Adjustable Logic Interrupt

Thread Starter

CuznIt

Joined Feb 14, 2021
3
I need the simplest circuit that can be used to control a logic line, using that same line as a trigger. In other words after logic is applied to line through, when state is changed, i need an adjustable millisecond delay before line through can be energized again.

Time 5-500 milliseconds

Thanks
CuznIt
 

djsfantasi

Joined Apr 11, 2010
7,693
Plus, in addition to crutschow’s question (do you need a delay after both leading and trailing edges, you mention a time of 5-500ms.

Is this an adjustable delay? Or is a range for which the delay must occur?
 

Thread Starter

CuznIt

Joined Feb 14, 2021
3
Just need the delay once the state is achieved and then changes. once the state is achieved it can be immediate and stay in as long as necessary, just once it drops outs or the state changes a time delay is needed before it can be re-achieved. so I guess only on the tail. it does need to be adjustable 5-500 milliseconds, this maybe to broad of a range, but as close to this as possible. sorry about slow response, on the road most of the time, only certain times I am able to access.
 

crutschow

Joined Mar 14, 2008
27,210
Still not completely clear what you want.
Below is the LTspice simulation of a circuit that (I think) should work for you.
It delays the change of the output by the one-shot time so no change can occur in a shorter period than that.

The circuit uses two 4093 Schmitt-trigger NAND gate packages, and one 4066 transmission gate.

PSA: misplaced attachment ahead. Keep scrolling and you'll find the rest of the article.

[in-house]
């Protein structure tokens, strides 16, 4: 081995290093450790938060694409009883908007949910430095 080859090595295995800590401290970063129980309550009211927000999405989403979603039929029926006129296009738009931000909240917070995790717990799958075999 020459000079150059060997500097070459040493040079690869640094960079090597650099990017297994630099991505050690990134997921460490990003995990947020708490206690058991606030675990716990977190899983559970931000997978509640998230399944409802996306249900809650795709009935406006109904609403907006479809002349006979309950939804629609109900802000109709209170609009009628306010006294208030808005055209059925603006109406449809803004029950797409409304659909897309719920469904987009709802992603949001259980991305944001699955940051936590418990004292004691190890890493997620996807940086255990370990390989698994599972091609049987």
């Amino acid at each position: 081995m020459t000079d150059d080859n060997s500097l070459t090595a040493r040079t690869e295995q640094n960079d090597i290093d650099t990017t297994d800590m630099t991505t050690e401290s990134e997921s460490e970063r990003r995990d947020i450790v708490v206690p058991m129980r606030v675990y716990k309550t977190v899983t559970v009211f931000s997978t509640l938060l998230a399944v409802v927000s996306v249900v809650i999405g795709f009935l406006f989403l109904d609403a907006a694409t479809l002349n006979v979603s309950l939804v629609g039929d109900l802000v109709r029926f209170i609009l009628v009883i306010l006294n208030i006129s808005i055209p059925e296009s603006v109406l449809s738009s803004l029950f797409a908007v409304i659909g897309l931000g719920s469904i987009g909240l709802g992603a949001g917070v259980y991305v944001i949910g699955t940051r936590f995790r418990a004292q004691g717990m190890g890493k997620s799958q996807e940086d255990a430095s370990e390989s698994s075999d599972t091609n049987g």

The circuit may appear a bit complicated, but I couldn't come up with a simpler one to do that function.

U2 is configured as an XOR edge pulse generator to trigger the one-shot (U1a and U1b circuit.) on both the rising and falling edge of the input signal.

The one-shot signal inhibits the transfer of the signal through the 4066 gate to the latch (U1c and U1d).
It's time can be adjusted from about 5ms to over 500ms by pot U1.

The latch maintains the last input value until a new one comes through the 4066.

Note on the simulation that the output signal (red trace) changes immediately on the first edge of the input signal change (green trace) but the next change does not occur until after the one-shot (blue trace) has timed out.

Does that appear to do what you want?

The function could also likely be done with a single, small microprocessor.

1613493586459.png
 
Last edited:

djsfantasi

Joined Apr 11, 2010
7,693
@crutschow

As far as I understand his requirement, he needs to detect the trailing edge of the signal and inhibit detection of the signal for “some” period of time.

“Some” is in quotes, because the duration of the delay needs to be adjustable from 5ms to 500ms.

So if we use a trailing edge detector that triggers a one-shot, with a variable delay, to provide an inhibit signal, that’s a start.
 

Thread Starter

CuznIt

Joined Feb 14, 2021
3
I think we are all getting on the same page. the reason i was using the tail as detect is that activity occuring on the input while in a time out state would have no effect. what I see above is much the same thing i had came up with. I was just wondering if i had missed something to make it even simpler. Yes all can be achieved by using a microprocessor, but I am looking for simple, durable, what you see is what you get... "to infinity and beyond..."
 
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